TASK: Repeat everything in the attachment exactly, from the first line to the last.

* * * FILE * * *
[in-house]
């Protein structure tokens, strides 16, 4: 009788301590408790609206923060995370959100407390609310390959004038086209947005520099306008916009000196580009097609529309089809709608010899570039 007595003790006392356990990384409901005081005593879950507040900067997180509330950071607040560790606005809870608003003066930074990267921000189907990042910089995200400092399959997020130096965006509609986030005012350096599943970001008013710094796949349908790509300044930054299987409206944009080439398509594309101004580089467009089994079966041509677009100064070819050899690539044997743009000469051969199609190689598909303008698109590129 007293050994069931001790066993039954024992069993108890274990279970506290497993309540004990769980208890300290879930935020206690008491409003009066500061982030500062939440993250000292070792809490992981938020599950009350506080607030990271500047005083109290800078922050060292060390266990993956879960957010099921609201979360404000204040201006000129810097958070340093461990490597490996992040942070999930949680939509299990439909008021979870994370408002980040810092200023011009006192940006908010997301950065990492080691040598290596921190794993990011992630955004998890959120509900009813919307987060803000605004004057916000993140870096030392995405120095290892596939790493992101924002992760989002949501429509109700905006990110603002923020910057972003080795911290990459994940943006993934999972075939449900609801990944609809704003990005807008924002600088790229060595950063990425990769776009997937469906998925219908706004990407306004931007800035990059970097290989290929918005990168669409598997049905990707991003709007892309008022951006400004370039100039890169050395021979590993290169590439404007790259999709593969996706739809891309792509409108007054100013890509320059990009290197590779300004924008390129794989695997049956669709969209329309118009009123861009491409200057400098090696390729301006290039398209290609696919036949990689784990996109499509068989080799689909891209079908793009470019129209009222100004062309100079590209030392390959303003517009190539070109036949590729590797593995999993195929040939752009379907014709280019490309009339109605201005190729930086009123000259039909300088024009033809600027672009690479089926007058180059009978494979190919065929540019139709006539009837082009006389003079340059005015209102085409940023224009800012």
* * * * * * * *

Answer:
[in-house]
């Protein structure tokens, strides 16, 4: 009788301590408790609206923060995370959100407390609310390959004038086209947005520099306008916009000196580009097609529309089809709608010899570039 007595003790006392356990990384409901005081005593879950507040900067997180509330950071607040560790606005809870608003003066930074990267921000189907990042910089995200400092399959997020130096965006509609986030005012350096599943970001008013710094796949349908790509300044930054299987409206944009080439398509594309101004580089467009089994079966041509677009100064070819050899690539044997743009000469051969199609190689598909303008698109590129 007293050994069931001790066993039954024992069993108890274990279970506290497993309540004990769980208890300290879930935020206690008491409003009066500061982030500062939440993250000292070792809490992981938020599950009350506080607030990271500047005083109290800078922050060292060390266990993956879960957010099921609201979360404000204040201006000129810097958070340093461990490597490996992040942070999930949680939509299990439909008021979870994370408002980040810092200023011009006192940006908010997301950065990492080691040598290596921190794993990011992630955004998890959120509900009813919307987060803000605004004057916000993140870096030392995405120095290892596939790493992101924002992760989002949501429509109700905006990110603002923020910057972003080795911290990459994940943006993934999972075939449900609801990944609809704003990005807008924002600088790229060595950063990425990769776009997937469906998925219908706004990407306004931007800035990059970097290989290929918005990168669409598997049905990707991003709007892309008022951006400004370039100039890169050395021979590993290169590439404007790259999709593969996706739809891309792509409108007054100013890509320059990009290197590779300004924008390129794989695997049956669709969209329309118009009123861009491409200057400098090696390729301006290039398209290609696919036949990689784990996109499509068989080799689909891209079908793009470019129209009222100004062309100079590209030392390959303003517009190539070109036949590729590797593995999993195929040939752009379907014709280019490309009339109605201005190729930086009123000259039909300088024009033809600027672009690479089926007058180059009978494979190919065929540019139709006539009837082009006389003079340059005015209102085409940023224009800012």